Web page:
The export trade explains why two-thirds of the top 25 metropolitan areas with the highest theft rates have direct ties to international export areas, such as ports or nearby borders, according to the NICB®.
Generally, top-selling vehicles such as the Honda Accord and Toyota Camry lead the theft list in terms of sheer numbers. But the NICB® says nearly one-third of the top 50 most commonly stolen vehicles in 1999 were sport-utility vehicles, pickup trucks and minivans. From an insurance standpoint, some luxury cars such as Mercedes and BMWs are among those with the highest overall losses, according to the Highway loss Data Institute. While newer cars may be stolen with the idea of re-selling them, the NICB® says thieves target older cars because of their parts' value.
Carjacking - part armed robbery, part car theft -- has gained national attention in recent years as a particularly ugly, frightening crime. Thieves, usually wielding a weapon, approach motorists on ramps, in parking lots or at stoplights, forcing them out of their vehicles and then driving off. Sometimes the motorist is injured, or even killed. The motives of some carjackers are the same as those of other auto thieves -- steal a car to sell intact or for a chop shop. Others act as part of gang activities or to get a car to help them commit other crimes. About 49,000 carjackings are attempted each year and about half are successful, according to the U.S. Bureau of Justice Statistics.
But when a car is reported stolen, the criminal isn't necessarily a thief preying on an innocent owner. The NICB®, which investigates car thefts and helps insurance companies put thieves out of business, points out that some car theft reports are fraudulent. Insurers are targets of several types of schemes:
- Paper cars. The fraud artist obtains insurance on a car that doesn't really exist, then reports it stolen and collects the claim payment. This may be done by, for example, switching the VIN (vehicle identification number) and title from a salvaged or stolen car to a borrowed or rented car long enough to get insurance -- perhaps from several different companies.
- Owner give-up. An unscrupulous owner hires someone to "steal" his car for the parts so the owner can collect the insurance on it. Or the owner may simply abandon the car on the street in hopes it will be stripped or stolen, then report it as a theft to police and the insurer. The owner may fabricate a list of expensive items that were "stolen" with the car -- golf clubs, leather coats, cameras.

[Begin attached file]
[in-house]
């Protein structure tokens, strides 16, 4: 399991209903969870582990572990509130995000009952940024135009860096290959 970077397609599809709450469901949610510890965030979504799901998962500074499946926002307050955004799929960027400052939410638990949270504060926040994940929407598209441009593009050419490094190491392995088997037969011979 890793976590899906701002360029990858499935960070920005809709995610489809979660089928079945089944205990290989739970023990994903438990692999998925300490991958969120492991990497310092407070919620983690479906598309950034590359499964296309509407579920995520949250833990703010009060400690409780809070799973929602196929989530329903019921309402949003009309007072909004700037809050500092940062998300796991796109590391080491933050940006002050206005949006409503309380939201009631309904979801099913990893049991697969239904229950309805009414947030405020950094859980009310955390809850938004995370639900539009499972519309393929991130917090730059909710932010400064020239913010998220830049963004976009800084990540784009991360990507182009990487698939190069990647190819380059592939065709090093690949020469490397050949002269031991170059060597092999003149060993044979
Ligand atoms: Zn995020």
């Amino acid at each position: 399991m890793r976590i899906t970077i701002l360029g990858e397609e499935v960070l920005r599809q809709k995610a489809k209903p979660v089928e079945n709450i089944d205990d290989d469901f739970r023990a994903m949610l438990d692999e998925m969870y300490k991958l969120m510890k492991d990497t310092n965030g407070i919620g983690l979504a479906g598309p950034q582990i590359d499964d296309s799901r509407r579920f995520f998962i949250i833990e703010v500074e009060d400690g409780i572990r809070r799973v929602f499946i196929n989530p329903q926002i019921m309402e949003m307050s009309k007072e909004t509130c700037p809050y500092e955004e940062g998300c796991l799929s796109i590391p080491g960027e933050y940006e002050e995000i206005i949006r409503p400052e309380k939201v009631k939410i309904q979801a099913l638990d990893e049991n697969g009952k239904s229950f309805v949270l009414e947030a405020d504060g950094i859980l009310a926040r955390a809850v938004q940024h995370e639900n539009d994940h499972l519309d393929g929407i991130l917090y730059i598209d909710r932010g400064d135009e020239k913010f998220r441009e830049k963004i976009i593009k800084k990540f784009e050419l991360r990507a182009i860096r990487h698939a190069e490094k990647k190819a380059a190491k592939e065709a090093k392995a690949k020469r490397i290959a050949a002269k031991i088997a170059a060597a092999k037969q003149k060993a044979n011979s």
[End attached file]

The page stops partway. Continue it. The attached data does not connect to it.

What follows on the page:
Export fraud. After getting a bank loan and buying a vehicle, the owner insures it, exports it, then reports the vehicle stolen to police and the insurance company. Overseas confederates sell the vehicle and forward a share of the proceeds to the original owner.
Title fraud. Many schemes involve car title shenanigans for profit; the owner may or may not participate. For example, a car is stolen and stripped of its parts, then left on the street for police to find. After the insurance claim is settled, the car winds up in a salvage yard, where the thief buys it back, gaining a salvage title.
The thief puts the stripped parts back on the car, then takes it to another state and exchanges the salvage title for a regular car title. Then he sells the car to someone who may not suspect it's been stolen.
The fight against auto theft is hampered by public indifference to the crime and the fact that many in law enforcement view it as a low-priority item.
While the FBI reports that about 53 percent of stolen vehicles were recovered in 2000, only 14 percent of all such thefts were cleared by arrest that year.
Studies have shown that only a small fraction of those arrested for car theft go to prison. Typically, they pay a small fine or are placed on probation for the first one or two offenses. Because of crowding, those who go to jail or prison probably won't be there long.
Some people regard car theft as merely a crime against property that doesn't hurt anyone. But even before carjacking, auto theft was threatening people's safety and breeding more crime. Crashes involving stolen vehicles take lives and cause numerous injuries each year. Stolen cars often are used to commit other crimes -- to transport drugs or as a getaway vehicle for a robbery, for example.
Others figure that because insurance pays for stolen cars, no one is hurt financially. But people who buy insurance foot the bill for car theft losses -- whether they have claims or not. Theft accounts for a sizable part of the comprehensive coverage premium. Those who live in high-theft areas pay more for their insurance than those who don't.
Despite some of the discouraging facts about car theft and attitudes toward it, considerable progress is being made by the insurance industry, law enforcement, auto manufacturers and others in efforts to thwart it.
The NICB® -- formed in 1992 by merging the National Automobile Theft Bureau and the Insurance Crime Prevention Institute -- has professional agents who investigate thefts reported by member insurance companies. They're especially alert for patterns that may indicate an organized theft ring is at work. They work with law enforcement authorities to help bring about the arrest and conviction of thieves.